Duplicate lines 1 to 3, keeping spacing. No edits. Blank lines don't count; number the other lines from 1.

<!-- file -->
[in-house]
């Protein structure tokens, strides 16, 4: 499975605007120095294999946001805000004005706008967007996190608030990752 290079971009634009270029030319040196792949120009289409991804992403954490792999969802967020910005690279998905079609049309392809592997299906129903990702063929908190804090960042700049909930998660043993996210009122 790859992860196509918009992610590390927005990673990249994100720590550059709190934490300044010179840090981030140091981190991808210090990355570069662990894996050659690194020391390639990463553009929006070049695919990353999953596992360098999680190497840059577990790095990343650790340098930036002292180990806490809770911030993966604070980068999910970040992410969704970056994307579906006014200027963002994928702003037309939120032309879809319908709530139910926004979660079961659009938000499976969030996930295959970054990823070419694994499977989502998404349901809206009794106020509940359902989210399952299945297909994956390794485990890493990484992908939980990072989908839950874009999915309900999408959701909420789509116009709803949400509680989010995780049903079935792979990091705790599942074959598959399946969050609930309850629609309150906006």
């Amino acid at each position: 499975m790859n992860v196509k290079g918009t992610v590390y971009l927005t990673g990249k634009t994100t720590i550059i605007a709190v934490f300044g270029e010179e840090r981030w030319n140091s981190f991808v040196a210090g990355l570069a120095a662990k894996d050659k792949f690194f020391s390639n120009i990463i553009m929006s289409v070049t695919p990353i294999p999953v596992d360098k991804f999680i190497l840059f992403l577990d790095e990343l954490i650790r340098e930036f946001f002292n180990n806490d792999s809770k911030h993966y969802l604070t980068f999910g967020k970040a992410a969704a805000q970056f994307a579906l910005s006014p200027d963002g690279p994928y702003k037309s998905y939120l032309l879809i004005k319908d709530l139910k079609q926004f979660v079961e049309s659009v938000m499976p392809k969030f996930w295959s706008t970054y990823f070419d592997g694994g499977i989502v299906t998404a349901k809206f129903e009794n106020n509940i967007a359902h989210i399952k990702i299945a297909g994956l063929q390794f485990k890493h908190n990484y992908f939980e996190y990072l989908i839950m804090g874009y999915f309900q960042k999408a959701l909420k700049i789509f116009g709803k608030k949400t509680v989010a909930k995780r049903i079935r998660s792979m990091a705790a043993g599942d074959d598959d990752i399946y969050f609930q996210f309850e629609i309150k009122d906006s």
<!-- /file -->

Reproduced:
[in-house]
């Protein structure tokens, strides 16, 4: 499975605007120095294999946001805000004005706008967007996190608030990752 290079971009634009270029030319040196792949120009289409991804992403954490792999969802967020910005690279998905079609049309392809592997299906129903990702063929908190804090960042700049909930998660043993996210009122 790859992860196509918009992610590390927005990673990249994100720590550059709190934490300044010179840090981030140091981190991808210090990355570069662990894996050659690194020391390639990463553009929006070049695919990353999953596992360098999680190497840059577990790095990343650790340098930036002292180990806490809770911030993966604070980068999910970040992410969704970056994307579906006014200027963002994928702003037309939120032309879809319908709530139910926004979660079961659009938000499976969030996930295959970054990823070419694994499977989502998404349901809206009794106020509940359902989210399952299945297909994956390794485990890493990484992908939980990072989908839950874009999915309900999408959701909420789509116009709803949400509680989010995780049903079935792979990091705790599942074959598959399946969050609930309850629609309150906006």
């Amino acid at each position: 499975m790859n992860v196509k290079g918009t992610v590390y971009l927005t990673g990249k634009t994100t720590i550059i605007a709190v934490f300044g270029e010179e840090r981030w030319n140091s981190f991808v040196a210090g990355l570069a120095a662990k894996d050659k792949f690194f020391s390639n120009i990463i553009m929006s289409v070049t695919p990353i294999p999953v596992d360098k991804f999680i190497l840059f992403l577990d790095e990343l954490i650790r340098e930036f946001f002292n180990n806490d792999s809770k911030h993966y969802l604070t980068f999910g967020k970040a992410a969704a805000q970056f994307a579906l910005s006014p200027d963002g690279p994928y702003k037309s998905y939120l032309l879809i004005k319908d709530l139910k079609q926004f979660v079961e049309s659009v938000m499976p392809k969030f996930w295959s706008t970054y990823f070419d592997g694994g499977i989502v299906t998404a349901k809206f129903e009794n106020n509940i967007a359902h989210i399952k990702i299945a297909g994956l063929q390794f485990k890493h908190n990484y992908f939980e996190y990072l989908i839950m804090g874009y999915f309900q960042k999408a959701l909420k700049i789509f116009g709803k608030k949400t509680v989010a909930k995780r049903i079935r998660s792979m990091a705790a043993g599942d074959d598959d990752i399946y969050f609930q996210f309850e629609i309150k009122d906006s």